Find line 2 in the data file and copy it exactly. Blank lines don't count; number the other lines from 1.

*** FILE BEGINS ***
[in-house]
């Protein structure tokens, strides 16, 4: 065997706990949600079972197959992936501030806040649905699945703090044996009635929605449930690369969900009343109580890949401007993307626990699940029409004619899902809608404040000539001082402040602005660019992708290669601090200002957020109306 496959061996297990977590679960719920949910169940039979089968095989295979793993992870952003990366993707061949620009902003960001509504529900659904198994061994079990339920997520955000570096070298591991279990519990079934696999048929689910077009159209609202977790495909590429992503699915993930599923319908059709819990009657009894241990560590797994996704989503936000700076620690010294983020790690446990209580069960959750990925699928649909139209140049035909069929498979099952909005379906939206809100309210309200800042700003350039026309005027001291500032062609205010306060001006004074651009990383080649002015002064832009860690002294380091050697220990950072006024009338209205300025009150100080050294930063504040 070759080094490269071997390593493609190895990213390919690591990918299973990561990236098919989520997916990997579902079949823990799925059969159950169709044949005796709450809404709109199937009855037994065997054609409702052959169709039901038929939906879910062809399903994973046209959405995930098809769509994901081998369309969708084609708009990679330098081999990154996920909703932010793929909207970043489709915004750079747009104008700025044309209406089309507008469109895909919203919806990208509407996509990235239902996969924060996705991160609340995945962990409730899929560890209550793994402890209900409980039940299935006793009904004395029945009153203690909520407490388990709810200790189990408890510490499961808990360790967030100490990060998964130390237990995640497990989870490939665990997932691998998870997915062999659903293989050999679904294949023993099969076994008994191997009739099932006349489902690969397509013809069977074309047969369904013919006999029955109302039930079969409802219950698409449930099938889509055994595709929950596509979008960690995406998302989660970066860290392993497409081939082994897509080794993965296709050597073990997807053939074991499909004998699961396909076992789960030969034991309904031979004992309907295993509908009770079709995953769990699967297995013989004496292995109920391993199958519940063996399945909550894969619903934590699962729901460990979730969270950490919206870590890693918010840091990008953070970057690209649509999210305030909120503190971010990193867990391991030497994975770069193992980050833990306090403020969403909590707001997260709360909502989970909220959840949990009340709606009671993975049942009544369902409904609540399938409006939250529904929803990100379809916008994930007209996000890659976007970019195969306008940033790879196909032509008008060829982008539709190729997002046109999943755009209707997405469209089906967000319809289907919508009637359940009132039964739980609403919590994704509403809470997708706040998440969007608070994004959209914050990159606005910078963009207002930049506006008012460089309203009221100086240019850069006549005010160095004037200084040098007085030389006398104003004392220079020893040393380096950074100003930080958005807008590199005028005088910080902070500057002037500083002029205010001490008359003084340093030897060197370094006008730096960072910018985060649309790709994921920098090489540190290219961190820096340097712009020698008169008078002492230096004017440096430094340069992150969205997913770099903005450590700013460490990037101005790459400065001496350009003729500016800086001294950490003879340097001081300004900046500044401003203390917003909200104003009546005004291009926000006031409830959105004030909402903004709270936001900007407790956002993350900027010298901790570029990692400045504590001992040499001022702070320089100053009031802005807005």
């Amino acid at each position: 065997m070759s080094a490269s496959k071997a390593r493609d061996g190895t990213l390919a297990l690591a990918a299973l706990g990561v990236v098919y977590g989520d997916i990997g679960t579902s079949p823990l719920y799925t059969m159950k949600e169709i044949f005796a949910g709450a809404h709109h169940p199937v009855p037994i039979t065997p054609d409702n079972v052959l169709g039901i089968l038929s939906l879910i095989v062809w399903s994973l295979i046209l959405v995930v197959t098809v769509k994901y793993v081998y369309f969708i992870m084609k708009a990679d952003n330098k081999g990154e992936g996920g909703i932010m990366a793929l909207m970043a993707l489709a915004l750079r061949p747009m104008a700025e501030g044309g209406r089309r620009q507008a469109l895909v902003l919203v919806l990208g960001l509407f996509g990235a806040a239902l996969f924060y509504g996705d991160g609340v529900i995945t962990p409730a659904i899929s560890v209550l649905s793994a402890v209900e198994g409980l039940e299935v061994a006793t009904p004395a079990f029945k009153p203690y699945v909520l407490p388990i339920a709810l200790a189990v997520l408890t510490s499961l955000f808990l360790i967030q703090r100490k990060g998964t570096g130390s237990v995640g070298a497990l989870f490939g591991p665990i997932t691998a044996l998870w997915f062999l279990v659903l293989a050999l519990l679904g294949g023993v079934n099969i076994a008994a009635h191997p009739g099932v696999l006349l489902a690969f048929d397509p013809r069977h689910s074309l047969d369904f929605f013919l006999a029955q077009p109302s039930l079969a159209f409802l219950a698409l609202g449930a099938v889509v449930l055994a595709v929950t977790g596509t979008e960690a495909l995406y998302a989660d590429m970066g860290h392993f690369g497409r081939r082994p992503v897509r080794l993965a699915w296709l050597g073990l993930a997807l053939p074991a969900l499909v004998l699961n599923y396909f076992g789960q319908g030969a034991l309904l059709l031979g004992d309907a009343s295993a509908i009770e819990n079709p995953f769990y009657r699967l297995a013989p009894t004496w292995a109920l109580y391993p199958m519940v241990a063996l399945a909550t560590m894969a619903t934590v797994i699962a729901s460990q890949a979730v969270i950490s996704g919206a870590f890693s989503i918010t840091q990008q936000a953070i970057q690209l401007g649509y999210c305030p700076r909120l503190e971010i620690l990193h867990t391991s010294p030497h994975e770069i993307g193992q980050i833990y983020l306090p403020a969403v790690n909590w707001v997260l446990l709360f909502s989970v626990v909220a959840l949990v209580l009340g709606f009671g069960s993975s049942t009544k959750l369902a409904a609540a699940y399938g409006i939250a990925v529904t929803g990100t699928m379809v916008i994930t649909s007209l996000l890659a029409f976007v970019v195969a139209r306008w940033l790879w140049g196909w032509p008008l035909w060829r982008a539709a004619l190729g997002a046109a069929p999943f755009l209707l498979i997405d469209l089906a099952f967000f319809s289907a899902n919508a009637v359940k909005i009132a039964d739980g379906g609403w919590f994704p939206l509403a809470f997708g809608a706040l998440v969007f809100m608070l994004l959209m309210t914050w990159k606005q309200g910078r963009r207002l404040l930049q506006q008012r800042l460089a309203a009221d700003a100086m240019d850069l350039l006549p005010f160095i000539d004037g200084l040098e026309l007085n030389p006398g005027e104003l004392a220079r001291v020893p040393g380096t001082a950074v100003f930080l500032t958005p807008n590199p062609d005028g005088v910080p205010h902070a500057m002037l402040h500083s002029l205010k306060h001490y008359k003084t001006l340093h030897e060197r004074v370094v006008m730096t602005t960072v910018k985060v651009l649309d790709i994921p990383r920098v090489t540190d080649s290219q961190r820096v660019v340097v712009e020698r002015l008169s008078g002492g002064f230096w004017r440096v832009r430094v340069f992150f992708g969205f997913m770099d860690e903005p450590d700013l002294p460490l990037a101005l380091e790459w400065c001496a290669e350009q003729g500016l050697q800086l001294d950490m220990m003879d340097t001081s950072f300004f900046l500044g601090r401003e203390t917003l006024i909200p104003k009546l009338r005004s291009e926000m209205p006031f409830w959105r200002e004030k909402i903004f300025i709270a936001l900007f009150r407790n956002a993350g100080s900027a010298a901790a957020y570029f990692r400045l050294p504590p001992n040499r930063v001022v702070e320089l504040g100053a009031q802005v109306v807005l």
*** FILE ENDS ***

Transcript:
């Protein structure tokens, strides 16, 4: 065997706990949600079972197959992936501030806040649905699945703090044996009635929605449930690369969900009343109580890949401007993307626990699940029409004619899902809608404040000539001082402040602005660019992708290669601090200002957020109306 496959061996297990977590679960719920949910169940039979089968095989295979793993992870952003990366993707061949620009902003960001509504529900659904198994061994079990339920997520955000570096070298591991279990519990079934696999048929689910077009159209609202977790495909590429992503699915993930599923319908059709819990009657009894241990560590797994996704989503936000700076620690010294983020790690446990209580069960959750990925699928649909139209140049035909069929498979099952909005379906939206809100309210309200800042700003350039026309005027001291500032062609205010306060001006004074651009990383080649002015002064832009860690002294380091050697220990950072006024009338209205300025009150100080050294930063504040 070759080094490269071997390593493609190895990213390919690591990918299973990561990236098919989520997916990997579902079949823990799925059969159950169709044949005796709450809404709109199937009855037994065997054609409702052959169709039901038929939906879910062809399903994973046209959405995930098809769509994901081998369309969708084609708009990679330098081999990154996920909703932010793929909207970043489709915004750079747009104008700025044309209406089309507008469109895909919203919806990208509407996509990235239902996969924060996705991160609340995945962990409730899929560890209550793994402890209900409980039940299935006793009904004395029945009153203690909520407490388990709810200790189990408890510490499961808990360790967030100490990060998964130390237990995640497990989870490939665990997932691998998870997915062999659903293989050999679904294949023993099969076994008994191997009739099932006349489902690969397509013809069977074309047969369904013919006999029955109302039930079969409802219950698409449930099938889509055994595709929950596509979008960690995406998302989660970066860290392993497409081939082994897509080794993965296709050597073990997807053939074991499909004998699961396909076992789960030969034991309904031979004992309907295993509908009770079709995953769990699967297995013989004496292995109920391993199958519940063996399945909550894969619903934590699962729901460990979730969270950490919206870590890693918010840091990008953070970057690209649509999210305030909120503190971010990193867990391991030497994975770069193992980050833990306090403020969403909590707001997260709360909502989970909220959840949990009340709606009671993975049942009544369902409904609540399938409006939250529904929803990100379809916008994930007209996000890659976007970019195969306008940033790879196909032509008008060829982008539709190729997002046109999943755009209707997405469209089906967000319809289907919508009637359940009132039964739980609403919590994704509403809470997708706040998440969007608070994004959209914050990159606005910078963009207002930049506006008012460089309203009221100086240019850069006549005010160095004037200084040098007085030389006398104003004392220079020893040393380096950074100003930080958005807008590199005028005088910080902070500057002037500083002029205010001490008359003084340093030897060197370094006008730096960072910018985060649309790709994921920098090489540190290219961190820096340097712009020698008169008078002492230096004017440096430094340069992150969205997913770099903005450590700013460490990037101005790459400065001496350009003729500016800086001294950490003879340097001081300004900046500044401003203390917003909200104003009546005004291009926000006031409830959105004030909402903004709270936001900007407790956002993350900027010298901790570029990692400045504590001992040499001022702070320089100053009031802005807005």